NATIONAL BUREAU OF ECONOMIC RESEARCH
NATIONAL BUREAU OF ECONOMIC RESEARCH

Gender and Assimilation Among Mexican Americans

Francine D. Blau, Lawrence M. Kahn

NBER Working Paper No. 11512
Issued in August 2005
NBER Program(s):   CH   ED   LS

Using 1994-2003 CPS data, we study gender and assimilation of Mexican Americans. Source

country patterns, particularly the more traditional gender division of labor in the family in Mexico,

strongly influence the outcomes and behavior of Mexican immigrants. On arrival in the United

States, immigrant women have a higher incidence of marriage (spouse present), higher fertility, and

much lower labor supply than comparable white natives; wage differences are smaller than labor

supply differences, and smaller than comparable wage gaps for men. Immigrant women's labor

supply assimilates dramatically: the ceteris paribus immigrant shortfall is virtually eliminated after

twenty years. While men experience moderate wage assimilation, evidence is mixed for women.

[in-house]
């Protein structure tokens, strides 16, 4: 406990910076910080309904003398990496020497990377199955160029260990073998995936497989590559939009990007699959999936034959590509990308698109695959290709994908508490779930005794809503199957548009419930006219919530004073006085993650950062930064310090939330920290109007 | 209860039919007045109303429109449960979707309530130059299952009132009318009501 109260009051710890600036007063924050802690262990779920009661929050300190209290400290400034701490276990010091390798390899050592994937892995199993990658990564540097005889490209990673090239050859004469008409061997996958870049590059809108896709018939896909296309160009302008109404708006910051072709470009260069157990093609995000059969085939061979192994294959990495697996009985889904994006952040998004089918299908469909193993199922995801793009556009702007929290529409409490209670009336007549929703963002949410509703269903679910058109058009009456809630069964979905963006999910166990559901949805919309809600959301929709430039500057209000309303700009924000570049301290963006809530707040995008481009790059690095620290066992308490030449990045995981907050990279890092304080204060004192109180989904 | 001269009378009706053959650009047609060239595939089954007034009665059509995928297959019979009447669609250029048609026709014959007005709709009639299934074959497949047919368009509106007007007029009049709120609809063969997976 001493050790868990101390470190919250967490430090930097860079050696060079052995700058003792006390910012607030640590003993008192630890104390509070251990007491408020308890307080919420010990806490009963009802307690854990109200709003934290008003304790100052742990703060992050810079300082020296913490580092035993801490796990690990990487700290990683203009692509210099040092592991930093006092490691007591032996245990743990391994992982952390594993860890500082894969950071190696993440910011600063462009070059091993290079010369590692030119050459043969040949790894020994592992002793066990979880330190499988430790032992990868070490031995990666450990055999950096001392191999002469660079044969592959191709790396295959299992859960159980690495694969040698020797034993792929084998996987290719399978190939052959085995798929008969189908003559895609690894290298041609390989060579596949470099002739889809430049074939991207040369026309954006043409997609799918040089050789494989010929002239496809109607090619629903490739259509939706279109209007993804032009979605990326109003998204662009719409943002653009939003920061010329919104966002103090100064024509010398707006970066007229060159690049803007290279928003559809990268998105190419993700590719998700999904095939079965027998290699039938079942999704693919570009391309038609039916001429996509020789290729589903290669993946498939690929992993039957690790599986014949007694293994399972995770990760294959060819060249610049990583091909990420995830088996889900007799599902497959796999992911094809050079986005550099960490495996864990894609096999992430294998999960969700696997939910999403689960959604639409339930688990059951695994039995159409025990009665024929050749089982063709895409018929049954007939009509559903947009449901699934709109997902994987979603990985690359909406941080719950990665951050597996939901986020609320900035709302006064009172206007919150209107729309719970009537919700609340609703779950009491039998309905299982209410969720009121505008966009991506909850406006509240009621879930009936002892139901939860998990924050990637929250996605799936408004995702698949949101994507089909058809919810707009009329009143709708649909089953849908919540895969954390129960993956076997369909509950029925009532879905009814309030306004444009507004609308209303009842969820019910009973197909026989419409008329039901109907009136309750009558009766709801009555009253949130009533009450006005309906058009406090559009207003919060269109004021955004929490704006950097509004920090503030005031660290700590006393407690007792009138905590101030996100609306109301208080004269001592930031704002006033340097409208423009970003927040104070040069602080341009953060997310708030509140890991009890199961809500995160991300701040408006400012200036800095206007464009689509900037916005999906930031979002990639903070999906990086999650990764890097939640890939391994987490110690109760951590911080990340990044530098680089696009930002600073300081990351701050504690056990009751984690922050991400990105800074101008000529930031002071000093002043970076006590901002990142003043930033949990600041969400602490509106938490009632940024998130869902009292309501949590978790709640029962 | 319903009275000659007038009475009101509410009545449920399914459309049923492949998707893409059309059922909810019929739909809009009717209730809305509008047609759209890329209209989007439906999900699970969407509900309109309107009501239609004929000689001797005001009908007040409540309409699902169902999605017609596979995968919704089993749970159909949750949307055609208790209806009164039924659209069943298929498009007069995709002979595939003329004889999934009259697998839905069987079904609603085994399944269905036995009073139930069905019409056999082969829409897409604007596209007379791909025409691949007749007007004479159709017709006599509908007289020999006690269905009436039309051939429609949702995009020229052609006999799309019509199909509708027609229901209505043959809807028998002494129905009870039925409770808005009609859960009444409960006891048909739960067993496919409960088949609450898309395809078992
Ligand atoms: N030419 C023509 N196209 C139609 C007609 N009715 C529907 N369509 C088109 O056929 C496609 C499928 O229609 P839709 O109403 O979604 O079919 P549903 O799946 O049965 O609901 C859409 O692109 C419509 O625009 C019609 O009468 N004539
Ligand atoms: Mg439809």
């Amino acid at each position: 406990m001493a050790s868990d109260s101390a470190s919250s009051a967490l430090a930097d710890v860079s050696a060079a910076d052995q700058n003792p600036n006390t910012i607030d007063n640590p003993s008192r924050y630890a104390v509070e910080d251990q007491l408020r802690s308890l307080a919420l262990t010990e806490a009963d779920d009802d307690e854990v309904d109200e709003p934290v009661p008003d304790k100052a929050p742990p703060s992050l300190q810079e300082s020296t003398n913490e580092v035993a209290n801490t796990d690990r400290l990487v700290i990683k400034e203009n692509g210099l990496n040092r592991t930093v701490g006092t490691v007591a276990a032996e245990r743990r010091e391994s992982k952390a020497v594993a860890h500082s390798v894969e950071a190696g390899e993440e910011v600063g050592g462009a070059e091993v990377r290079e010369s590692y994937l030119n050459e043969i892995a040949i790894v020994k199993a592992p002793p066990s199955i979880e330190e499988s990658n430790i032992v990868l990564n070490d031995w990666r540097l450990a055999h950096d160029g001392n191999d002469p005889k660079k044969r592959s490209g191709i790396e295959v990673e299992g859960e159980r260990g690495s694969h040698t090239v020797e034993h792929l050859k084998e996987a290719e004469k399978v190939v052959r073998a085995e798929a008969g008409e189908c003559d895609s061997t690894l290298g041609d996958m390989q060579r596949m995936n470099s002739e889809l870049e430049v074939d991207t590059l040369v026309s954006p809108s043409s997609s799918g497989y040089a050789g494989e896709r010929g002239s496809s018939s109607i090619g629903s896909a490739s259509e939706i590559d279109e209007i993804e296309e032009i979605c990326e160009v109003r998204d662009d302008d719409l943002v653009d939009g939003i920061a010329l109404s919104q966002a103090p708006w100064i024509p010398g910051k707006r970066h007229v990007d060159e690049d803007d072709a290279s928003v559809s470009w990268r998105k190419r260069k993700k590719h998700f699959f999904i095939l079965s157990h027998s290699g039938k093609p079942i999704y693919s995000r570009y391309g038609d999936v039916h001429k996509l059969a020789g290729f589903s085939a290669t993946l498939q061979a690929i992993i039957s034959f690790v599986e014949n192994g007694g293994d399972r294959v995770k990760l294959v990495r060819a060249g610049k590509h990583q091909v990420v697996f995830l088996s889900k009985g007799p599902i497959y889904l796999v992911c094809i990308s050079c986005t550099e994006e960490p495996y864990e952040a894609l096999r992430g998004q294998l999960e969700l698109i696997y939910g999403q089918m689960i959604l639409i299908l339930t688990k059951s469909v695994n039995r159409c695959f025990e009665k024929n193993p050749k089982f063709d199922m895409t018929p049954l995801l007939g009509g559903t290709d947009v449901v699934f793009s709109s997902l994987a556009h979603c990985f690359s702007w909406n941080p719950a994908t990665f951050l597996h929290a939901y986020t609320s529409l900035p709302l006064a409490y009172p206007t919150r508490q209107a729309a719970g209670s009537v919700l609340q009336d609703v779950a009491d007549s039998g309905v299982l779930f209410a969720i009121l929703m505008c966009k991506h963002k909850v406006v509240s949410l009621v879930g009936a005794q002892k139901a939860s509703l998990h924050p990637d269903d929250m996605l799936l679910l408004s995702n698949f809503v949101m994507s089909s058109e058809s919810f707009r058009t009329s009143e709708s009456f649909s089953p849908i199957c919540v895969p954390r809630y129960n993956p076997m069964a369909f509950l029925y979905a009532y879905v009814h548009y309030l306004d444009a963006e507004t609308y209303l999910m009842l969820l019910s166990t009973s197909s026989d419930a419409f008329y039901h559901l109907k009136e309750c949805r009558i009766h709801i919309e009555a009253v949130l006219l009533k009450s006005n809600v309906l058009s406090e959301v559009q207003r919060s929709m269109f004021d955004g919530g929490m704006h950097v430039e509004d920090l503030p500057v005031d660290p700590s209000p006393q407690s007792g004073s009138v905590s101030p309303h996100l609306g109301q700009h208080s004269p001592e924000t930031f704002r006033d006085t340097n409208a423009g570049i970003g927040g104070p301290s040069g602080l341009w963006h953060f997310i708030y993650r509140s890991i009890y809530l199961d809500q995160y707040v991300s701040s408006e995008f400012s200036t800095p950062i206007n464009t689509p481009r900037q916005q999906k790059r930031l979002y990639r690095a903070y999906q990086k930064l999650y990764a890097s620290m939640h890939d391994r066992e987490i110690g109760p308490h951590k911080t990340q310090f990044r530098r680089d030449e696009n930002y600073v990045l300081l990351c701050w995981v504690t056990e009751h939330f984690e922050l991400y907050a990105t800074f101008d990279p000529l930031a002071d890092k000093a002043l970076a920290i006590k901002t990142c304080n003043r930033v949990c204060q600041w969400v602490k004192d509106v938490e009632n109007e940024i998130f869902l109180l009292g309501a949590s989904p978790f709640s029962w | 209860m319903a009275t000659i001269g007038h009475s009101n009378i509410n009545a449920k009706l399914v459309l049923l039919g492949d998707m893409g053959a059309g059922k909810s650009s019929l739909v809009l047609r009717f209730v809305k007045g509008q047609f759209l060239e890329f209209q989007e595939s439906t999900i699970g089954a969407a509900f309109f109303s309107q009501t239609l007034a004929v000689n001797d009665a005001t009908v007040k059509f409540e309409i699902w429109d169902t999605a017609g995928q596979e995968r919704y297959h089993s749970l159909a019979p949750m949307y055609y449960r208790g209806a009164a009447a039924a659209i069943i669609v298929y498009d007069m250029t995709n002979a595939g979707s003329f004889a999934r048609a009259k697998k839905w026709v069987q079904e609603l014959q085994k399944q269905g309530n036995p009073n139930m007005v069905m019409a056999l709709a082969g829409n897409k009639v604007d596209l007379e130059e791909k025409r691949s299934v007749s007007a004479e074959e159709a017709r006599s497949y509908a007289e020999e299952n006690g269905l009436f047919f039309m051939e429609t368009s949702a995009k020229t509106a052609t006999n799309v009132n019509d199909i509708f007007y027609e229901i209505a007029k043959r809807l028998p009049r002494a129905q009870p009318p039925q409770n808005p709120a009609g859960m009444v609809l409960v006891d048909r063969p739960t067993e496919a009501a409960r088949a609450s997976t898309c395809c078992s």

Rising education in the second generation considerably reduces raw labor supply (especially for

women) and wage gaps with nonhispanic whites. Female immigrants' high marriage rates assimilate

towards comparable natives', but immigrant women and men remain more likely to be married even

after long residence. The remaining ceteris paribus marriage gap is eliminated in the second

generation. Immigrants' higher fertility does not assimilate toward the native level, and, while the

size of the Mexican American- white native fertility differential declines across generations, it is not

eliminated.

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Document Object Identifier (DOI): 10.3386/w11512

Published: Gender and Assimilation Among Mexican Americans , Francine D. Blau, Lawrence M. Kahn. in Mexican Immigration to the United States, Borjas. 2007

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